The Routledge Companion to Network Industries: what are the next challenges for research?
In recent decades, network industries around the world have gone through periods of de- and re-regulation. With vast and sometimes conflicting research carried out into specific network industries, the time has come for a critical over-arching assessment of...
The paper “Interface between competition law and personal data: challenges and possibilities” (Batura, O.) will be presented at the 5th Conference on the Regulation of Infrastructures (24 June 2016).
For many years, discussion on personal data has been led in the context of data protection and, to a certain extent, privacy rules, and up until recently its economic significance has not been considered a topical issue. The development in information and communications technologies (ICT), digitalization of everything, possibility to store and process enormous amounts of data has made data the oil of new economy, the main resource and a competitive issue.
However, application of competition rules to data in general and personal data in particular is not straight forward – as is the possibility of competition law to take other, non-economic values into account. The relation of competition law and personal data is an important problem that requires an urgent clarification because there is a growing number of cases involving ICT undertakings (for example, antitrust investigations of the European Commission in Microsoft/ Skype acquisition, Microsoft/ Yahoo! Case on online advertising, Google/ DoubleClick merger, Facebook/ WhatsApp merger, the ongoing Google case) and because most undertakings of traditional industries are discovering big data analysis for themselves.
In the described context several questions arise that shall be answered as the result of the planned research. First, what is the relationship between competition law and personal data? Can a conflict of values (economic versus non-economic) be identified? Is the Commission right that personal data and privacy issues should and can be sufficiently addressed by a different set of rules? Second, is there an economic side to personal data and privacy relevant to competition that, therefore, can and should be taken into account when applying competition rules? How can this be done? Ultimately, these questions are about the intersections between competition and personal data (and related privacy matters) and about the necessity of a special regulatory (in a broad sense) response to them.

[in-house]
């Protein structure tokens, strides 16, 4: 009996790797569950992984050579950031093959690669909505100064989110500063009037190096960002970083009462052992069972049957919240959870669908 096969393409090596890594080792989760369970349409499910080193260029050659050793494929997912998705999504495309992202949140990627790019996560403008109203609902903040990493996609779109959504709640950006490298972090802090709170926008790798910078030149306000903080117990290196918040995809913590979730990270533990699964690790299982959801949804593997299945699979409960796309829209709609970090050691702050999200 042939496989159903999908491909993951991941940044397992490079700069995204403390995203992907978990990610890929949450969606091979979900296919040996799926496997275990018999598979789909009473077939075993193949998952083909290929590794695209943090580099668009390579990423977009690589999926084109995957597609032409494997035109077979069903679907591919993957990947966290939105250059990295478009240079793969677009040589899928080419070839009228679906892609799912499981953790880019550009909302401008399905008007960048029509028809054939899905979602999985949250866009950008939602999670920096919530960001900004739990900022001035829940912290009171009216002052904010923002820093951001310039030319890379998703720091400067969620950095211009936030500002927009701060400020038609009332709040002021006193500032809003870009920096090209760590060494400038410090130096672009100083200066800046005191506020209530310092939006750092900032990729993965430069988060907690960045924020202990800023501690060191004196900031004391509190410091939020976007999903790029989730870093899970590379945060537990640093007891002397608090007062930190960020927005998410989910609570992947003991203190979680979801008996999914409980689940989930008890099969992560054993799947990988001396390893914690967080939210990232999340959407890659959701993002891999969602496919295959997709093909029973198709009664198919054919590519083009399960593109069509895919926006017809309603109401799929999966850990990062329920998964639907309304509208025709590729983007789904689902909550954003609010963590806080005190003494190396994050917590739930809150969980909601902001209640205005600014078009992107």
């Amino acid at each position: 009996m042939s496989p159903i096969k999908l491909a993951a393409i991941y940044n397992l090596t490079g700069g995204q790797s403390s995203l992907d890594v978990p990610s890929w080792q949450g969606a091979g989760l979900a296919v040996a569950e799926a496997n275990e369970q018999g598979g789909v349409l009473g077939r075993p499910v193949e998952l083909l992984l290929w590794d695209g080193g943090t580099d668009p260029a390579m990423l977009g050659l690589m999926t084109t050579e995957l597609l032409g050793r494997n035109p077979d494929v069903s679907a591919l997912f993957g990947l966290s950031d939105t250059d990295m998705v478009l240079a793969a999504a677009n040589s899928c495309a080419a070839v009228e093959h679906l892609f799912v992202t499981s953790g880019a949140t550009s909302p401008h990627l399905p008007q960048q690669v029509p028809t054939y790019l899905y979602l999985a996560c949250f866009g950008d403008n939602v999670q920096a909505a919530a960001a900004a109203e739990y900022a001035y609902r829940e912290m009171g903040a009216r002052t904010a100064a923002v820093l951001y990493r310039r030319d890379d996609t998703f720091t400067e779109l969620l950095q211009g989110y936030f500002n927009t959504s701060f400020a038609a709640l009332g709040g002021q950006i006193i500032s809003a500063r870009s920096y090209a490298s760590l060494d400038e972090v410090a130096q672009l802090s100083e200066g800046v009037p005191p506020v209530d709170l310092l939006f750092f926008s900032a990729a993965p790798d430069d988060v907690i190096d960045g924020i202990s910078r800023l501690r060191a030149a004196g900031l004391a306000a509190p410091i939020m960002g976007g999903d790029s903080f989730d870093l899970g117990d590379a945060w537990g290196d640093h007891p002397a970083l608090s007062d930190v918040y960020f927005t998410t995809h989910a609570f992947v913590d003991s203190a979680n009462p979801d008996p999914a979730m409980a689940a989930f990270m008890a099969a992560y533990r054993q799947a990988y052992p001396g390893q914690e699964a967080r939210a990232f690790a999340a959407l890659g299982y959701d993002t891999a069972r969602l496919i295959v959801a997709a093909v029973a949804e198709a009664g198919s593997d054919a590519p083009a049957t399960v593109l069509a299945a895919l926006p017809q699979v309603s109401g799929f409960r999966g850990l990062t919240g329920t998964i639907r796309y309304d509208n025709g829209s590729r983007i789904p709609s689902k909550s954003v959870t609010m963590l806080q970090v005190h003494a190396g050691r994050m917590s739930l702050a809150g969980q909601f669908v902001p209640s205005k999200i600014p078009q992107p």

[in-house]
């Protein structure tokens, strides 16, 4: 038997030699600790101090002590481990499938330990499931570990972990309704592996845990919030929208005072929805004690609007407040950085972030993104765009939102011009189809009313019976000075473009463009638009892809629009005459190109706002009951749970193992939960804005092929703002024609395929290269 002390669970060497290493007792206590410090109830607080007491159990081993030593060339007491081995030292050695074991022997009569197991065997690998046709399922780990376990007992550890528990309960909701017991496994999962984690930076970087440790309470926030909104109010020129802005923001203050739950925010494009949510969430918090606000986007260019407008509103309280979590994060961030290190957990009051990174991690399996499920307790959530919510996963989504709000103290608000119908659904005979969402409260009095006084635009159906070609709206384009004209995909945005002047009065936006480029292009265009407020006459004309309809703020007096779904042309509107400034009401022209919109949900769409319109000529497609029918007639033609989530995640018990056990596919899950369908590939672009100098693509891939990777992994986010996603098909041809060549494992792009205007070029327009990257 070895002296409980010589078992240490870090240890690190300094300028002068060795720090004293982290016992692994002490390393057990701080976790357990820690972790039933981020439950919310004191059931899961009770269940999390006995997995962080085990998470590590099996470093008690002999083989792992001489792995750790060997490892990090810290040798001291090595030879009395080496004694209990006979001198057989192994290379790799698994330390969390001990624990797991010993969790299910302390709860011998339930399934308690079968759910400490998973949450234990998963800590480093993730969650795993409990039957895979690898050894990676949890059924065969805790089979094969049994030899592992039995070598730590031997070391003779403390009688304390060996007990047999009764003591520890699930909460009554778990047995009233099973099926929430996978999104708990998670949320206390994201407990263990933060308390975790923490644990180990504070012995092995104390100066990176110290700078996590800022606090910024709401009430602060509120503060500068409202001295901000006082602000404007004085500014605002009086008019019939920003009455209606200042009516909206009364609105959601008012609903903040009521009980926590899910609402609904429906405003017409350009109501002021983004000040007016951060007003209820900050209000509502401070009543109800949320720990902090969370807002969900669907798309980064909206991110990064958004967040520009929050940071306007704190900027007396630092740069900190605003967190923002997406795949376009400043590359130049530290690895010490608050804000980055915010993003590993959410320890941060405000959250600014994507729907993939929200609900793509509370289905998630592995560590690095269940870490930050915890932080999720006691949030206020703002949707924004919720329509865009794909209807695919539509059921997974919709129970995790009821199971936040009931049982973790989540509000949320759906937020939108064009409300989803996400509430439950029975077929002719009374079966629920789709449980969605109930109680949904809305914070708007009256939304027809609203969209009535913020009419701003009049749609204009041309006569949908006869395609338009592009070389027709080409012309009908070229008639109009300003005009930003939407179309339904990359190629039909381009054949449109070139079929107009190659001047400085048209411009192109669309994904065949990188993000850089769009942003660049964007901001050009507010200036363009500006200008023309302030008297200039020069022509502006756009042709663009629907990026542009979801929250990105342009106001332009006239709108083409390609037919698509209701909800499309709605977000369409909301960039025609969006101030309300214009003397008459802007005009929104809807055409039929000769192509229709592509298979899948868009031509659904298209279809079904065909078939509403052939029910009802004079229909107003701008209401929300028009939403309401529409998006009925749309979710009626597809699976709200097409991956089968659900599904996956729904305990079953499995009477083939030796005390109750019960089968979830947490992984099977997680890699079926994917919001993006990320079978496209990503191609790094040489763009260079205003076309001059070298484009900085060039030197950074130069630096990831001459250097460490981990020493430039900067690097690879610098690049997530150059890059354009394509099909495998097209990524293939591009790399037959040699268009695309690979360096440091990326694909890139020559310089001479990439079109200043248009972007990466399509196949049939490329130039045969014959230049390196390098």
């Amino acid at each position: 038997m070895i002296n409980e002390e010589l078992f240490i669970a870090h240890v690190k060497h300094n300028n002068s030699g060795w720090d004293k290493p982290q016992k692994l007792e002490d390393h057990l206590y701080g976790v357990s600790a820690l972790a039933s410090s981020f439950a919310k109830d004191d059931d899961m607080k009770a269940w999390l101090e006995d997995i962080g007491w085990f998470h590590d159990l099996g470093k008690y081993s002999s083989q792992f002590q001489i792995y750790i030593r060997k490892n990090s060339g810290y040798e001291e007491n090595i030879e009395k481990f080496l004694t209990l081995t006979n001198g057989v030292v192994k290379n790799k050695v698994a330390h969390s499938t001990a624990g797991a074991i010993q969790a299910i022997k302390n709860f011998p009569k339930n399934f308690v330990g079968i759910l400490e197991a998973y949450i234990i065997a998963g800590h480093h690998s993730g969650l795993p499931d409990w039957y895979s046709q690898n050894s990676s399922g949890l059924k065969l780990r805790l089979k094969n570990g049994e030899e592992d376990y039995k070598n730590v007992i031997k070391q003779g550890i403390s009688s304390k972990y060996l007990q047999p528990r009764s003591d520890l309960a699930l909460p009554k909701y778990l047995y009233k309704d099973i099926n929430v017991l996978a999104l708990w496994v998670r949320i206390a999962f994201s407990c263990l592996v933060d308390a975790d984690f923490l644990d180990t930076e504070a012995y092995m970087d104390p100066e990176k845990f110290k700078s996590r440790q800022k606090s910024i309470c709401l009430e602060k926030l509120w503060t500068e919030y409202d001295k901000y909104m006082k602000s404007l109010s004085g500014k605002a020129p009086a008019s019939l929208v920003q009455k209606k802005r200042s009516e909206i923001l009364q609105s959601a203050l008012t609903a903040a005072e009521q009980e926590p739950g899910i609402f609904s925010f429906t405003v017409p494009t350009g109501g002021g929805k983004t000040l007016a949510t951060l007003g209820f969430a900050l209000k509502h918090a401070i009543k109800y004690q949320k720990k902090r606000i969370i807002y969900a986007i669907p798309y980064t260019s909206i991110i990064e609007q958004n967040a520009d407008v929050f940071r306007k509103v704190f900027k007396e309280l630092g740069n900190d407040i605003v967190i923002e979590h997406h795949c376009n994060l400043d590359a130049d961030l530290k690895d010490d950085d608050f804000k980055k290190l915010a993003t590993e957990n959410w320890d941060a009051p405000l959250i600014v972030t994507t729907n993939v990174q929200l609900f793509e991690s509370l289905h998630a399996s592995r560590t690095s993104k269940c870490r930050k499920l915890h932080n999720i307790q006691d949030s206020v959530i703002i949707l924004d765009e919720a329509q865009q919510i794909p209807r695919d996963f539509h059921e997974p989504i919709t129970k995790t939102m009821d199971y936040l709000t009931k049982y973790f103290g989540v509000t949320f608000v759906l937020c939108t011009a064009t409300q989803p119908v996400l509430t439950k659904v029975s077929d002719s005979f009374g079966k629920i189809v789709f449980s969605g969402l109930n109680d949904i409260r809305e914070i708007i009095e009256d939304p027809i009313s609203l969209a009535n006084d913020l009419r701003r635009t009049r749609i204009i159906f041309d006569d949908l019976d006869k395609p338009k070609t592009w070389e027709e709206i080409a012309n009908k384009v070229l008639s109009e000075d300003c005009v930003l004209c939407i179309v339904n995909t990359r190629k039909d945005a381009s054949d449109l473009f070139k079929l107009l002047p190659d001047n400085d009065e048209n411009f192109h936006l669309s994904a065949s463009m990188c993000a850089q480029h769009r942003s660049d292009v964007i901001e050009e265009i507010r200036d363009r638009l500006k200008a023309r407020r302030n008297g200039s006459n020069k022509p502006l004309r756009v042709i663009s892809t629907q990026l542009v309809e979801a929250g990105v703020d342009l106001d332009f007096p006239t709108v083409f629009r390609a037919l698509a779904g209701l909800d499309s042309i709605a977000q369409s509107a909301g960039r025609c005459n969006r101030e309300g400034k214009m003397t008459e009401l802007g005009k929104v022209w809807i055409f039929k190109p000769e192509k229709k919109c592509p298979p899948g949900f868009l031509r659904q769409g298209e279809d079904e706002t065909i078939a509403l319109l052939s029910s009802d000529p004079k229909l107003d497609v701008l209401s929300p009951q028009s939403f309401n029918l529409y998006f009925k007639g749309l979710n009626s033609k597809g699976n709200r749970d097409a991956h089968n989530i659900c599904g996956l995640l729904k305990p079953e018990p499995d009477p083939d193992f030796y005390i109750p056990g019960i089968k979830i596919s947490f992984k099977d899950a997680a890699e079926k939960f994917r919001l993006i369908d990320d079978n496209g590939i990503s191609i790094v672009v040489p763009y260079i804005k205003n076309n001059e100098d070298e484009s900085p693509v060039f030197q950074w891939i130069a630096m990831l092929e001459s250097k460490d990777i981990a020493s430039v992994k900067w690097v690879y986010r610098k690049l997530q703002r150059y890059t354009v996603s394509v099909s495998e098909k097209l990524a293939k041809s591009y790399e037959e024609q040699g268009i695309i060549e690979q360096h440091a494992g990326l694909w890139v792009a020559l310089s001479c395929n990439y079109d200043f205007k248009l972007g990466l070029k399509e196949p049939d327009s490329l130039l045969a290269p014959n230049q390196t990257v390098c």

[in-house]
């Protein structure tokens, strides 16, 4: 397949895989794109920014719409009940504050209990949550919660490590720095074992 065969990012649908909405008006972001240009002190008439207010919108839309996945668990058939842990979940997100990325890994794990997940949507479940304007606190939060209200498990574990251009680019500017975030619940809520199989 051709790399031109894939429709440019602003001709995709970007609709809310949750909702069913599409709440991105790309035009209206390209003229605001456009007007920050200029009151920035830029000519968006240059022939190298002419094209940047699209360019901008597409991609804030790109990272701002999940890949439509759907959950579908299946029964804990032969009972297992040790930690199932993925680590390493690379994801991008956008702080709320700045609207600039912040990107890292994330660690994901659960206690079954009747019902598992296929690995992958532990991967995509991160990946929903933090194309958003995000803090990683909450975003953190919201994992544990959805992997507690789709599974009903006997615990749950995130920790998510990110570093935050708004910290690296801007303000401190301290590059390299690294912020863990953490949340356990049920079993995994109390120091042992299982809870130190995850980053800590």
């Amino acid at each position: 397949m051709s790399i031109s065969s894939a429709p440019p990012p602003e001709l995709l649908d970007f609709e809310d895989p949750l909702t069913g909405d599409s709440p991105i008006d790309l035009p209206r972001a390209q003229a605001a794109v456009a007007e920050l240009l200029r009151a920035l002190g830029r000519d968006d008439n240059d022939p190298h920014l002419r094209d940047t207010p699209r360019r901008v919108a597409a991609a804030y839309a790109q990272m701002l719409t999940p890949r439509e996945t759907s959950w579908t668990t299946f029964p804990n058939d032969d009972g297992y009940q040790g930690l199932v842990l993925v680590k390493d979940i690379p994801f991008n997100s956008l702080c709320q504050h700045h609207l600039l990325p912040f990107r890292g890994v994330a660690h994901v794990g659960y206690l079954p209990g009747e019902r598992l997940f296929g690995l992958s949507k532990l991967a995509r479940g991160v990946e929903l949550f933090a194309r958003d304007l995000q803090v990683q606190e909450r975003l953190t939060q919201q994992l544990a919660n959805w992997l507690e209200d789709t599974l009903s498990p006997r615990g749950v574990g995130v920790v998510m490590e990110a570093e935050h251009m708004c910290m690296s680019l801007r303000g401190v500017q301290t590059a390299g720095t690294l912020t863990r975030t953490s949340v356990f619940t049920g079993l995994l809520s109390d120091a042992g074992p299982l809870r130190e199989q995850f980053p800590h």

Herewith, the proposed paper intends to contribute to the important discussion on the interface between personal data and competition law in the context of the European Union. The paper assumes the competition law perspective and studies the value of personal data and its processing for digital economy and competition as well as the potential and limitations of the application of EU competition law to the (big) data related subject-matter. The selected topic is under-researched: only a handful of contributions exists.
The paper adopts a case-based approach and focuses on the analysis of the existing relevant practice of the European Commission and the Court of Justice of the EU. It analyses the EU competition law framework drawing upon the relevant theoretical insights, especially regarding the application of competition law to broader policy objectives. Finally, the paper contrasts the European approach with the experience in the USA where the same cases were subject of antitrust scrutiny. The paper aims at mapping and assessing various interplay possibilities between personal data and competition law, on the basis of which different purposes of and challenges for the competition law application to the relevant subject-matter can be established. recommendations for policy-makers can be contemplated.
ABOUT THE AUTHOR
Olga Batura is a researcher at the Leuphana University of Lüneburg (Germany) and an associate professor at the European Humanities University in Vilnius (Lithuania). She received a PhD degree in law from the University of Bremen and master degrees in European law and public international law from the universities of Hamburg and Bremen. Her PhD thesis was on regulation of universal service in telecommunications markets by the EU and WTO. She also worked on various topics of trade in telecommunications, regulation of markets for electronic communications services, and competition law at the Collaborative Research Center “Transformations of the State” of the University of Bremen and at the University of Hamburg.
Presentation given by Olga Batura